AstraZeneca and MSD (known as Merck & Co., Inc. inside the US and Canada) announced positive results from the Phase III PROfound trial of Lynparza (olaparib) in men with metastatic castration-resistant prostate cancer (mCRPC) who have a *homologous recombination repair gene mutation (HRRm) and have progressed on prior treatment with new hormonal anticancer treatments (e.g. enzalutamide and abiraterone).
Results from the trial showed a statistically-significant and clinically-meaningful improvement in the primary endpoint of radiographic progression-free survival (rPFS) with Lynparza vs. enzalutamide or abiraterone in men with mCRPC selected for BRCA1/2 or ATM gene mutations, a subpopulation of HRR gene mutations. The safety and tolerability profile of Lynparza was generally consistent with previous trials.
José Baselga, Executive Vice President, Oncology R&D, said: “For men with metastatic castration-resistant prostate cancer the disease remains deadly, especially in those who have failed on a new hormonal anticancer treatment. This trial is the only positive Phase III trial of any PARP inhibitor in metastatic castration-resistant prostate cancer, where the need for new, effective therapies is high. The PROfound trial also demonstrates the potential value of genomic testing in this at-risk patient population. We look forward to discussing these results with global health authorities soon.”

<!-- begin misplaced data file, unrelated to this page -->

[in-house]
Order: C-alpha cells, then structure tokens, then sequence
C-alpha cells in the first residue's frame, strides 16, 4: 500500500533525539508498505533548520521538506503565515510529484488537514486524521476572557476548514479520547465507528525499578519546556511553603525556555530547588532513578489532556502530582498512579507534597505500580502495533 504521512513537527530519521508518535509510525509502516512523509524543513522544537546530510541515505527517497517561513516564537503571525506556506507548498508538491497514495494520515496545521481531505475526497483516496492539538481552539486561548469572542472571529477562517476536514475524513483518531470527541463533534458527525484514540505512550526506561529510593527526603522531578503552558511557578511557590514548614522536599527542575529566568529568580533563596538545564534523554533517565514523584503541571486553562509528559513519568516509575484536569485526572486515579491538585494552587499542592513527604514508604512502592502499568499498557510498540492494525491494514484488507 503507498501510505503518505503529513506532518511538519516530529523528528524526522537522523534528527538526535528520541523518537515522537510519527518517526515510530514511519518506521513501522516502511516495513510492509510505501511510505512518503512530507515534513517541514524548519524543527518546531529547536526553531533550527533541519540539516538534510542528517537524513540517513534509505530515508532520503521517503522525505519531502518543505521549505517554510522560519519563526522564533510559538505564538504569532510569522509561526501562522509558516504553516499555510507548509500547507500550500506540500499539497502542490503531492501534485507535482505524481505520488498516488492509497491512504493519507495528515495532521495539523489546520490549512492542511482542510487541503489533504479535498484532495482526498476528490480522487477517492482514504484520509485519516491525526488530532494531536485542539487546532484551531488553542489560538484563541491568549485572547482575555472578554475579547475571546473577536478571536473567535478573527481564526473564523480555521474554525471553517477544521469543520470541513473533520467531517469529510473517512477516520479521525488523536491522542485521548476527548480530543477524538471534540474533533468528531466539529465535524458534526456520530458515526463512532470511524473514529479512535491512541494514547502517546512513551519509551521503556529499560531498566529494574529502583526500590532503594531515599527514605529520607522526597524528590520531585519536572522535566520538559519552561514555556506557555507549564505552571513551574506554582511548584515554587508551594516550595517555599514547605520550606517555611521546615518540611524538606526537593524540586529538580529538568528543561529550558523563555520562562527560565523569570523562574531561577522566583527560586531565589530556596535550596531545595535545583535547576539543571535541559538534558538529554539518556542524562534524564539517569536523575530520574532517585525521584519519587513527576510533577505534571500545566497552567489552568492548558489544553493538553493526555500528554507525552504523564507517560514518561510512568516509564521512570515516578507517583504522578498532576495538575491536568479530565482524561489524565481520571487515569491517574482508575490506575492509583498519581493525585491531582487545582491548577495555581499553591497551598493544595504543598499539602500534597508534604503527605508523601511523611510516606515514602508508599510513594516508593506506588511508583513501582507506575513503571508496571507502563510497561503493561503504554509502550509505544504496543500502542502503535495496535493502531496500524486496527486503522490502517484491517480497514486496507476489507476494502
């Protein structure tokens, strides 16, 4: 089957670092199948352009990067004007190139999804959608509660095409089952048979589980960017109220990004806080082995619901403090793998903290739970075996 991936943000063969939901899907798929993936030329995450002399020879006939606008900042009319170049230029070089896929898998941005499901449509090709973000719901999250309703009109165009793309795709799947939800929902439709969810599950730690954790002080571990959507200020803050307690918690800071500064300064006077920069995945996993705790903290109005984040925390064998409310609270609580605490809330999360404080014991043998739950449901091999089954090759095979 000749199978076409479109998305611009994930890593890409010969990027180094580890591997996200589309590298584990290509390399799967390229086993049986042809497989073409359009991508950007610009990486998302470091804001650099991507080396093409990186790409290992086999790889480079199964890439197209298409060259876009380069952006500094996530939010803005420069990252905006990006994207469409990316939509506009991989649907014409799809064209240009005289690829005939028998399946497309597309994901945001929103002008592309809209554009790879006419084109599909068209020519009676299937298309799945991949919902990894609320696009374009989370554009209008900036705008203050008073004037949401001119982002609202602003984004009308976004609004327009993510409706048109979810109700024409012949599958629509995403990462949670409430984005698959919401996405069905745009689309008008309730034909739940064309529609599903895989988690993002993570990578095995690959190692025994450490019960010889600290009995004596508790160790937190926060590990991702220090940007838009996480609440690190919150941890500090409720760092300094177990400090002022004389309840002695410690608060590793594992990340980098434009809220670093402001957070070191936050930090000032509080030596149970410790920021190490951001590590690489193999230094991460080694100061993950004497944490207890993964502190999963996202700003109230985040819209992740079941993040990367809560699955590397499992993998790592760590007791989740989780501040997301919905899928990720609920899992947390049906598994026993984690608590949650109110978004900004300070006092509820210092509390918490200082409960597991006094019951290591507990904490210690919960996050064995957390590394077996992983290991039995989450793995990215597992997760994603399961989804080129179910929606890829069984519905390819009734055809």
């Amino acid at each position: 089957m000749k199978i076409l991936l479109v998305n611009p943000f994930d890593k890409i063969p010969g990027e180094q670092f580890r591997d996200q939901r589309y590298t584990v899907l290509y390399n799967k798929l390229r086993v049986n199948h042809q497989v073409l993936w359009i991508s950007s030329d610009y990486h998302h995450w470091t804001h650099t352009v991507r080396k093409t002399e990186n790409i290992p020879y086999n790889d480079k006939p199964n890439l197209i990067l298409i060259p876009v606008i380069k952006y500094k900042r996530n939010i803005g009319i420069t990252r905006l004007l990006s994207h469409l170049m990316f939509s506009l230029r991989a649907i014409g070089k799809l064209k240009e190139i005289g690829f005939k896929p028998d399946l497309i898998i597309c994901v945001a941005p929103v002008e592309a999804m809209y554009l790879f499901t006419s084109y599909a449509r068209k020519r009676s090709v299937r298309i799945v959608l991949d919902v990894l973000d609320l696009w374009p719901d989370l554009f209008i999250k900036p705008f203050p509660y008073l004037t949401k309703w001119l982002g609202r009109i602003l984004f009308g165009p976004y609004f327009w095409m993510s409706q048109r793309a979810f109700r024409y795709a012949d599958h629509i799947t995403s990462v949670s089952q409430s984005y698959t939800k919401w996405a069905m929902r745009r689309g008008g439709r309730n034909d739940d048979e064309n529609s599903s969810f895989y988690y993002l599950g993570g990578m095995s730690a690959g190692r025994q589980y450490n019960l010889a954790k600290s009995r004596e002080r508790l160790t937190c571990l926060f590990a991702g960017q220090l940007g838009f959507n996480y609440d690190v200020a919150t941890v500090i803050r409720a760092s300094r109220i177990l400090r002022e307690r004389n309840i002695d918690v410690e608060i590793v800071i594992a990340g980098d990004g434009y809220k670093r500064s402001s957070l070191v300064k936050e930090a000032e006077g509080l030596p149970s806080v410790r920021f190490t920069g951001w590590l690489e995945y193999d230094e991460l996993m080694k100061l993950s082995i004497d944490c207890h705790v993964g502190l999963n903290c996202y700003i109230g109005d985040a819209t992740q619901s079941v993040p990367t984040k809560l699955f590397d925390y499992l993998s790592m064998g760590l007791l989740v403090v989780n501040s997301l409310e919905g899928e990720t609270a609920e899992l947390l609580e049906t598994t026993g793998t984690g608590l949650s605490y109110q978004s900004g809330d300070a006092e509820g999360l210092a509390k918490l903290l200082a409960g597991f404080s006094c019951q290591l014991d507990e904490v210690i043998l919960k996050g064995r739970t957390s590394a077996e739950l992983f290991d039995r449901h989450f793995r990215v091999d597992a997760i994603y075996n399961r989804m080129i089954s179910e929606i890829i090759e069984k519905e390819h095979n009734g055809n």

Roy Baynes, Senior Vice President and Head of Global Clinical Development, Chief Medical Officer, MSD Research Laboratories, said: “Metastatic castration-resistant prostate cancer is a deadly disease and represents an area of critical unmet medical need. The Phase III PROfound trial is another example of MSD and AstraZeneca’s shared commitment to improving long-term outcomes for people living with cancer. These results represent the potential for a new, oral targeted treatment option for this patient population.”
AstraZeneca and MSD plan to present the full data from the trial at a forthcoming medical meeting. The companies are also exploring additional trials in prostate cancer, including the ongoing Phase III PROpel trial, testing Lynparza as a 1st-line therapy in mCRPC, in combination with abiraterone.
PROfound is a prospective, multicentre, randomised, open-label, Phase III trial testing the efficacy and safety of Lynparza versus enzalutamide or abiraterone in patients with mCRPC who have progressed on prior treatment with new hormonal anticancer treatments and have a qualifying tumour mutation in one of 15 genes involved in the HRR pathway, including among them BRCA1/2, ATM and CDK12.
Prostate cancer is the second-most common cancer in men, with an estimated 1.3 million new cases diagnosed worldwide in 2018 and is associated with a significant mortality rate.1 Development of prostate cancer is often driven by male sex hormones called androgens, including testosterone.2 mCRPC occurs when prostate cancer grows and spreads to other parts of the body despite the use of androgen-deprivation therapy to block the action of male sex hormones.2 Approximately 10-20% of men with advanced prostate cancer will develop CRPC within five years, and at least 84% of these will have metastases at the time of CRPC diagnosis.3 Of men with no metastases at CRPC diagnosis, 33% are likely to develop metastases within two years.3 Despite an increase in the number of available therapies for men with mCRPC, five-year survival remains low.3